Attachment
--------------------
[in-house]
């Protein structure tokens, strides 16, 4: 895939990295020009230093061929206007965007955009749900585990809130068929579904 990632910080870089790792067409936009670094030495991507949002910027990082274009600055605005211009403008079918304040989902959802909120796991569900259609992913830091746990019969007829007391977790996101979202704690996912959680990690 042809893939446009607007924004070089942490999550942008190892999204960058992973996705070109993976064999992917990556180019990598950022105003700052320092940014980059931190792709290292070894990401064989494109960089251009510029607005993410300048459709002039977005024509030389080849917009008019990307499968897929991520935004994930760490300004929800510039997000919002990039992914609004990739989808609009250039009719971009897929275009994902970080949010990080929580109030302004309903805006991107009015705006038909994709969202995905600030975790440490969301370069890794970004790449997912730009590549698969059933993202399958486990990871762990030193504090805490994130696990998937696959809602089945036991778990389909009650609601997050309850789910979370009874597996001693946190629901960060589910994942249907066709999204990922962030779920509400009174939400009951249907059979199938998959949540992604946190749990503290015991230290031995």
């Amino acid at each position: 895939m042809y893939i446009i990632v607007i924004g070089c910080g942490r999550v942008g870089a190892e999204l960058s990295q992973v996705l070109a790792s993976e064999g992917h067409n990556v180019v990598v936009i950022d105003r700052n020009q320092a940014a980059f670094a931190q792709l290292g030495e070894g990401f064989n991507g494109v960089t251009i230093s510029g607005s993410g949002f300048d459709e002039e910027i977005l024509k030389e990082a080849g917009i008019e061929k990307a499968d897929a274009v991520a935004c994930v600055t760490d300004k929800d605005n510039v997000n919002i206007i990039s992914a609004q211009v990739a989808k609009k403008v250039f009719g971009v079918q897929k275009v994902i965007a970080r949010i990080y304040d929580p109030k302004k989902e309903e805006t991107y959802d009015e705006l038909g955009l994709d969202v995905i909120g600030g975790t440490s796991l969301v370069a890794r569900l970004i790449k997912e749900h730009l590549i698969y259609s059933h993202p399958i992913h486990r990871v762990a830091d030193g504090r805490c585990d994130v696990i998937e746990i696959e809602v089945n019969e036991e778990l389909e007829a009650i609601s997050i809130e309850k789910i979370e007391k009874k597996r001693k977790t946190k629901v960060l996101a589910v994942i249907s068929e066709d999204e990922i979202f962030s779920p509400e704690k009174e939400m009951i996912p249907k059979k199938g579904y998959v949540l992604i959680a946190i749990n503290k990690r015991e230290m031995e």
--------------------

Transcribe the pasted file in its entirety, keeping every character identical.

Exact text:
[in-house]
């Protein structure tokens, strides 16, 4: 895939990295020009230093061929206007965007955009749900585990809130068929579904 990632910080870089790792067409936009670094030495991507949002910027990082274009600055605005211009403008079918304040989902959802909120796991569900259609992913830091746990019969007829007391977790996101979202704690996912959680990690 042809893939446009607007924004070089942490999550942008190892999204960058992973996705070109993976064999992917990556180019990598950022105003700052320092940014980059931190792709290292070894990401064989494109960089251009510029607005993410300048459709002039977005024509030389080849917009008019990307499968897929991520935004994930760490300004929800510039997000919002990039992914609004990739989808609009250039009719971009897929275009994902970080949010990080929580109030302004309903805006991107009015705006038909994709969202995905600030975790440490969301370069890794970004790449997912730009590549698969059933993202399958486990990871762990030193504090805490994130696990998937696959809602089945036991778990389909009650609601997050309850789910979370009874597996001693946190629901960060589910994942249907066709999204990922962030779920509400009174939400009951249907059979199938998959949540992604946190749990503290015991230290031995």
């Amino acid at each position: 895939m042809y893939i446009i990632v607007i924004g070089c910080g942490r999550v942008g870089a190892e999204l960058s990295q992973v996705l070109a790792s993976e064999g992917h067409n990556v180019v990598v936009i950022d105003r700052n020009q320092a940014a980059f670094a931190q792709l290292g030495e070894g990401f064989n991507g494109v960089t251009i230093s510029g607005s993410g949002f300048d459709e002039e910027i977005l024509k030389e990082a080849g917009i008019e061929k990307a499968d897929a274009v991520a935004c994930v600055t760490d300004k929800d605005n510039v997000n919002i206007i990039s992914a609004q211009v990739a989808k609009k403008v250039f009719g971009v079918q897929k275009v994902i965007a970080r949010i990080y304040d929580p109030k302004k989902e309903e805006t991107y959802d009015e705006l038909g955009l994709d969202v995905i909120g600030g975790t440490s796991l969301v370069a890794r569900l970004i790449k997912e749900h730009l590549i698969y259609s059933h993202p399958i992913h486990r990871v762990a830091d030193g504090r805490c585990d994130v696990i998937e746990i696959e809602v089945n019969e036991e778990l389909e007829a009650i609601s997050i809130e309850k789910i979370e007391k009874k597996r001693k977790t946190k629901v960060l996101a589910v994942i249907s068929e066709d999204e990922i979202f962030s779920p509400e704690k009174e939400m009951i996912p249907k059979k199938g579904y998959v949540l992604i959680a946190i749990n503290k990690r015991e230290m031995e």